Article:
The Electoral College Voting System

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The Electoral College began with Article II of the Constitution, stating that each state will appoint as many electors as it is entitled senators and representatives. (Levin-Waldman, 2016) The president of the United States is elected by what is called the Electoral College. There are a total of 538 electoral votes cast, and all candidates elected to run for office from their respective party needs 270 in order to win. “For most states, the candidate who wins a majority of votes in that state takes all of its electors. Each candidate 's party goes to each state and signs up a slate of electors who are then pledged to vote for that candidate” (Levin-Waldman, 2016). Although, the Electoral College Voting system has faced a lot of scrutiny over …show more content…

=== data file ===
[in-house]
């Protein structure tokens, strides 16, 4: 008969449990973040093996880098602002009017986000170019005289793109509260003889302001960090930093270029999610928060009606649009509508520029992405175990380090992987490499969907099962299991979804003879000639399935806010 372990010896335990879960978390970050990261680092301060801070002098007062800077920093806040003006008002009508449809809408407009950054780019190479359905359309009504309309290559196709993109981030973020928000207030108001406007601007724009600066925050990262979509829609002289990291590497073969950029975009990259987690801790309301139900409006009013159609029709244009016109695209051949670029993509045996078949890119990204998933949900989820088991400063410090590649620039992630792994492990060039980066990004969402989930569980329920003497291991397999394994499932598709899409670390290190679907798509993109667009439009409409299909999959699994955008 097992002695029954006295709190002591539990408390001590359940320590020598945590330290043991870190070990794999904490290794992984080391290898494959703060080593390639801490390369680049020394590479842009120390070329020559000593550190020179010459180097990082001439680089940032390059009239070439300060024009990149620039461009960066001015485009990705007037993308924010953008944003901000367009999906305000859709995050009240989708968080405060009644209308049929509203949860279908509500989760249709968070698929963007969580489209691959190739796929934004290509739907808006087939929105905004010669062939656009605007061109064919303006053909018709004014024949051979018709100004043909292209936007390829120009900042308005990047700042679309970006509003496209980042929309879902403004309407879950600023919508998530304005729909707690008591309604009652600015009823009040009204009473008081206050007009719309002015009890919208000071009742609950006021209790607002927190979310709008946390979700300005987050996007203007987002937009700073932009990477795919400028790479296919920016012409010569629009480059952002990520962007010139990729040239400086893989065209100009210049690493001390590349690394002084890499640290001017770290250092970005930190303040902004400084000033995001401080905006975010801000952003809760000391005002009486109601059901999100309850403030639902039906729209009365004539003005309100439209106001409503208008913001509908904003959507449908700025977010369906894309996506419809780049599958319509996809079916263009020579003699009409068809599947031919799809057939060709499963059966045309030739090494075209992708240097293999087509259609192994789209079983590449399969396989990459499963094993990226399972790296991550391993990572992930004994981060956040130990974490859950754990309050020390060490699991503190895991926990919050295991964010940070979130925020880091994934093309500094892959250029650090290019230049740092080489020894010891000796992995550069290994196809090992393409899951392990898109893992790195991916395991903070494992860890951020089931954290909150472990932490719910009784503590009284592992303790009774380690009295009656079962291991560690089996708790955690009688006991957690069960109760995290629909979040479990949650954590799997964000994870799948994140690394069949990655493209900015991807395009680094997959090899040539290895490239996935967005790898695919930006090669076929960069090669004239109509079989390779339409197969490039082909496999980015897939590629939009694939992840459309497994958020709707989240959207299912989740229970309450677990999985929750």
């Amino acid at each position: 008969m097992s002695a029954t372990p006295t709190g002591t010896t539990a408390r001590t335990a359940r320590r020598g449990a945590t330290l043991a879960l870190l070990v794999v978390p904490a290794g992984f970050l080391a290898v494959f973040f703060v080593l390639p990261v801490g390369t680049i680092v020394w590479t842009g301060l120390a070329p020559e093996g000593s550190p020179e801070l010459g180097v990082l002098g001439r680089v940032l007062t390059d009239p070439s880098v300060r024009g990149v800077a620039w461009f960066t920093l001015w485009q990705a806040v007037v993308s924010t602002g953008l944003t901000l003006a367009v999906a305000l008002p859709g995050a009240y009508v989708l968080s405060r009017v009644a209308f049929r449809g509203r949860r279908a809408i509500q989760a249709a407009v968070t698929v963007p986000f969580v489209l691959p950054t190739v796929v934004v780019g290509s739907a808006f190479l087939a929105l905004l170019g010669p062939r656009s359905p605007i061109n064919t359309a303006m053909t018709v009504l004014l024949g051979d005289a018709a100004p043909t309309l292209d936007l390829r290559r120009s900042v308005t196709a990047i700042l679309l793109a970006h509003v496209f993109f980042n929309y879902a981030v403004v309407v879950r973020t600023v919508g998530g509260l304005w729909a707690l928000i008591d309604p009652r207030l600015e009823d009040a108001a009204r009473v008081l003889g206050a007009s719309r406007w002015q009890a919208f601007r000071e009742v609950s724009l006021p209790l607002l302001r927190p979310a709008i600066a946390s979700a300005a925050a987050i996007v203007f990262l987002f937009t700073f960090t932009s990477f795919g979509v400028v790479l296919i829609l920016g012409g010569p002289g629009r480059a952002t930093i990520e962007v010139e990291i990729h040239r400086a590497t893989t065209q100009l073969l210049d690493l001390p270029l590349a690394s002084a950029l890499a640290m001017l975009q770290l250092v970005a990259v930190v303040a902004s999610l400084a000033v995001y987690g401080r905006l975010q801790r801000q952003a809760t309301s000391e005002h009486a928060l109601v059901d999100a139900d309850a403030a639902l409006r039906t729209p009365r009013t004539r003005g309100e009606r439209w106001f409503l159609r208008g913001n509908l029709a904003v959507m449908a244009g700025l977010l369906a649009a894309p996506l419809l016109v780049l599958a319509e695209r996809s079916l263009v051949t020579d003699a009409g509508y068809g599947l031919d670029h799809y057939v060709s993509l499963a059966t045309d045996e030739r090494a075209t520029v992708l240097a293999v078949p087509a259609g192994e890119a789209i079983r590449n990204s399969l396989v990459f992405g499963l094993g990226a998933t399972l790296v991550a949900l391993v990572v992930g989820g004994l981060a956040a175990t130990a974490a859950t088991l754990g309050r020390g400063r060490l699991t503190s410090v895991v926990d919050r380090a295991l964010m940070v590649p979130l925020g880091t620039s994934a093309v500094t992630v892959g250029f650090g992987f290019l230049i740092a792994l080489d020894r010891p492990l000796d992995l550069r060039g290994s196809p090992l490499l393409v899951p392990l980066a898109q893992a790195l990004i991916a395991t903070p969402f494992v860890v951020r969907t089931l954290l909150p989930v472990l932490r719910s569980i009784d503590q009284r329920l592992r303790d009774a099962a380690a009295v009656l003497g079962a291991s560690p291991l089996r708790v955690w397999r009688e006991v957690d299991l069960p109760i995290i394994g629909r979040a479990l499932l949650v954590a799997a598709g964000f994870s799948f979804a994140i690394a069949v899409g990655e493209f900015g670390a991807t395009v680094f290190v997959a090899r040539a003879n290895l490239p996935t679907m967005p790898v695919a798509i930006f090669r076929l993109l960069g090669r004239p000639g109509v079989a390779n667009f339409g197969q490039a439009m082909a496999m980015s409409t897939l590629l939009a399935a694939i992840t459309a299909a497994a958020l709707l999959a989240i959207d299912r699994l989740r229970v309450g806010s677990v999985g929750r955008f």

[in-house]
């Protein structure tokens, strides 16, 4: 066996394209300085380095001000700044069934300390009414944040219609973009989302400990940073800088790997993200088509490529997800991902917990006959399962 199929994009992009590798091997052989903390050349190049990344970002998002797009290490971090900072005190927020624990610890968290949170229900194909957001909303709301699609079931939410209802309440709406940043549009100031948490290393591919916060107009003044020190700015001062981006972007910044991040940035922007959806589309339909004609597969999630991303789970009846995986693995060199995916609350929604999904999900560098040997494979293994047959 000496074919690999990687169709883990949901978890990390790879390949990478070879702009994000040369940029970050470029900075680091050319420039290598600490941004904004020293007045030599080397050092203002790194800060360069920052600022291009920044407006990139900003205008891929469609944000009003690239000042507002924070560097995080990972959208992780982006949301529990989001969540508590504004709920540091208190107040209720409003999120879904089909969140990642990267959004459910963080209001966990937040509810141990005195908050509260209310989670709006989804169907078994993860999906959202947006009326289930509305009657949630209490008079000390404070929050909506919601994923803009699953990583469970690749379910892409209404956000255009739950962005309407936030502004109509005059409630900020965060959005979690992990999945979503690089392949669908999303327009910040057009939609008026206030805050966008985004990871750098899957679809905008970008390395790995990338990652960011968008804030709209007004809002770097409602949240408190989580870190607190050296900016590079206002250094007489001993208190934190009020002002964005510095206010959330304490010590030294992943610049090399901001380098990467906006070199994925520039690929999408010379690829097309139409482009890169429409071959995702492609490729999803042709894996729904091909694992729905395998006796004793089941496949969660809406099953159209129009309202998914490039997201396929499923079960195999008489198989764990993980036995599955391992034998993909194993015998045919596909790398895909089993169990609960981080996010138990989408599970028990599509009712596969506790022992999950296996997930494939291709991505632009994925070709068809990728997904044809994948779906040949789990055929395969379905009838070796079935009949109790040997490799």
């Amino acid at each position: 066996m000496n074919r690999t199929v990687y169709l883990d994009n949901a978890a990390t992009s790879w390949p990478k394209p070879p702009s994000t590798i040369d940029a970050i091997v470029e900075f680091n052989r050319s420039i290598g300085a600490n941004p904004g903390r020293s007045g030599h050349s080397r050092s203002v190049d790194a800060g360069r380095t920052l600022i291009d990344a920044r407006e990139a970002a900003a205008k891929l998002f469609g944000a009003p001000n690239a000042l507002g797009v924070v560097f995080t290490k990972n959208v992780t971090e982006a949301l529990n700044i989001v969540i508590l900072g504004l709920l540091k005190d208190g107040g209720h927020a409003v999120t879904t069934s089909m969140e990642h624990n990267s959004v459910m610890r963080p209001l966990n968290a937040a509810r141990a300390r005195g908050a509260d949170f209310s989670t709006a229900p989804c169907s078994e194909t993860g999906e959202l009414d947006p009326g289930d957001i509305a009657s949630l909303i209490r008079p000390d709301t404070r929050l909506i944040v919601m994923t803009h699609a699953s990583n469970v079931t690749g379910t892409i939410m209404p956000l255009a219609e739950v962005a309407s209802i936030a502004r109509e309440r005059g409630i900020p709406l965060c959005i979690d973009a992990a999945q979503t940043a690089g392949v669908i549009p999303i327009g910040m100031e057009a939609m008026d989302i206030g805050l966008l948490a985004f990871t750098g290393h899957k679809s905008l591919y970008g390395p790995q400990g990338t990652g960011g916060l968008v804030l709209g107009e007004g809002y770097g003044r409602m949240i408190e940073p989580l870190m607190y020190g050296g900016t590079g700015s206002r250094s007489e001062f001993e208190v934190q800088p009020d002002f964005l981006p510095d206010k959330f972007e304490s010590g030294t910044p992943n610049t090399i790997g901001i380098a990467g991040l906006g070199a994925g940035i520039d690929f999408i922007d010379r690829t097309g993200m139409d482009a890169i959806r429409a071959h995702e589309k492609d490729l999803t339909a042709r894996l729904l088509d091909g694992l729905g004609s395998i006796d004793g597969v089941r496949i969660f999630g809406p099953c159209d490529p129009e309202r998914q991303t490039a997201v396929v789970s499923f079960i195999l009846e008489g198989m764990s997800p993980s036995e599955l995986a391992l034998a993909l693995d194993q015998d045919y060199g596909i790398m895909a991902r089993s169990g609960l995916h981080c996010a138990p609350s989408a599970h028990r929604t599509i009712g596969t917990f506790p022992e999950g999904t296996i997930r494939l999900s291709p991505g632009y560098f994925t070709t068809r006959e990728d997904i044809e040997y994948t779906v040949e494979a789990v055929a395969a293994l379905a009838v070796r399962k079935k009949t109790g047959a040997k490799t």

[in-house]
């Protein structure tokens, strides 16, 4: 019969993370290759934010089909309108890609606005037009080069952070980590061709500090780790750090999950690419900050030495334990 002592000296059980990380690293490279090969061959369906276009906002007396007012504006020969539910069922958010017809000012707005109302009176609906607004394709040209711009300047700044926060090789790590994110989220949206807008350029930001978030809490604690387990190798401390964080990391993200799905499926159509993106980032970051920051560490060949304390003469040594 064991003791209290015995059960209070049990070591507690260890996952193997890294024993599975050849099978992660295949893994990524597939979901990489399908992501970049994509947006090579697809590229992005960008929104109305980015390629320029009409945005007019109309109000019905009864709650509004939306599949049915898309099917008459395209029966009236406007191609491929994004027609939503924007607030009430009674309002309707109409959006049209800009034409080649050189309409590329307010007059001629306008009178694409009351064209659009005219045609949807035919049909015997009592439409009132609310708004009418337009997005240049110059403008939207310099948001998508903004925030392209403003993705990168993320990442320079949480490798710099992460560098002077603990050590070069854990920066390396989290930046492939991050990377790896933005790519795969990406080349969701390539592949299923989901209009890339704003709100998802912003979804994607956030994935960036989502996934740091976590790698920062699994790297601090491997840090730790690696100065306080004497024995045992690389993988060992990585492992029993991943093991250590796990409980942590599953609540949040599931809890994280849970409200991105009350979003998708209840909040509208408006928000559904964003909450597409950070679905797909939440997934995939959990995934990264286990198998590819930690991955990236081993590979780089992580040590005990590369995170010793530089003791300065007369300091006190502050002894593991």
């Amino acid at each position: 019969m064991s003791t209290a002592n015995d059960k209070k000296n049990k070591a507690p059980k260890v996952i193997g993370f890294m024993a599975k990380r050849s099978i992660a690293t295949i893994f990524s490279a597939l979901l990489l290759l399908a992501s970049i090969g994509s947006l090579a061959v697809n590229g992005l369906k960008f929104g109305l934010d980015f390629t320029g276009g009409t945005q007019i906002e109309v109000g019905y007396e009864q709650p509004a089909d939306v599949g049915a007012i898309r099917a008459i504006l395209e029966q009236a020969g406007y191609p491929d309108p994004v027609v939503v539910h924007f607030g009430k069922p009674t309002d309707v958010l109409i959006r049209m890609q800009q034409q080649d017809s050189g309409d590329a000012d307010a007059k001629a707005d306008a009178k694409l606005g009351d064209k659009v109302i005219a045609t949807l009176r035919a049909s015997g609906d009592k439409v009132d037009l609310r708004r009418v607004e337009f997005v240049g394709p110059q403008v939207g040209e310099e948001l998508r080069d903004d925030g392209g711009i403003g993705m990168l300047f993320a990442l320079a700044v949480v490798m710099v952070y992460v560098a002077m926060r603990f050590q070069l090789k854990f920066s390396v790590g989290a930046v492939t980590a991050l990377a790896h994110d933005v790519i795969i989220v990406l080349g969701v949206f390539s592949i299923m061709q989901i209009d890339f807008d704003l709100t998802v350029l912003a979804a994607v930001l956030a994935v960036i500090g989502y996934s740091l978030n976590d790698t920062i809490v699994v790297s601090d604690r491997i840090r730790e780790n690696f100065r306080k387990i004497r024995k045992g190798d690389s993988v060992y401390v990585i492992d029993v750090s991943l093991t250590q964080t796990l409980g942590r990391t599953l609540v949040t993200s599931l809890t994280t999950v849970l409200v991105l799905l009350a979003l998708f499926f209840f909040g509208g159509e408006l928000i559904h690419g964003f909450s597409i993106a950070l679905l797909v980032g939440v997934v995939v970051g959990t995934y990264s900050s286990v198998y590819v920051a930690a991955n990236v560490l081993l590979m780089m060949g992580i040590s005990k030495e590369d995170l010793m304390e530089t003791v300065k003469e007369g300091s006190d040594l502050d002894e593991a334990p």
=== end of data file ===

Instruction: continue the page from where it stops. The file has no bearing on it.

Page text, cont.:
Overall, just because you win the Electoral College vote this does not mean that you will also go on to win a majority of the national popular vote as well. The race at this point is still far from over voters still have enough time to change direction and abandon their earlier views towards a particular candidate and the Electoral College vote gives voters an insight on what the race is shaping up to be like towards the final stretch). I believe the main pros and cons of the college electoral vote are the people amongst society play a vital role in deciding who will lead the country. Although the popular vote can be over ruled by the electoral vote the American citizens still have the opportunity to participate and educated themselves on the process of choosing the president. With the Electoral College comes its opposition, who believe that the considerations of the Founders are no longer relevant in today’s political system (Madonna,

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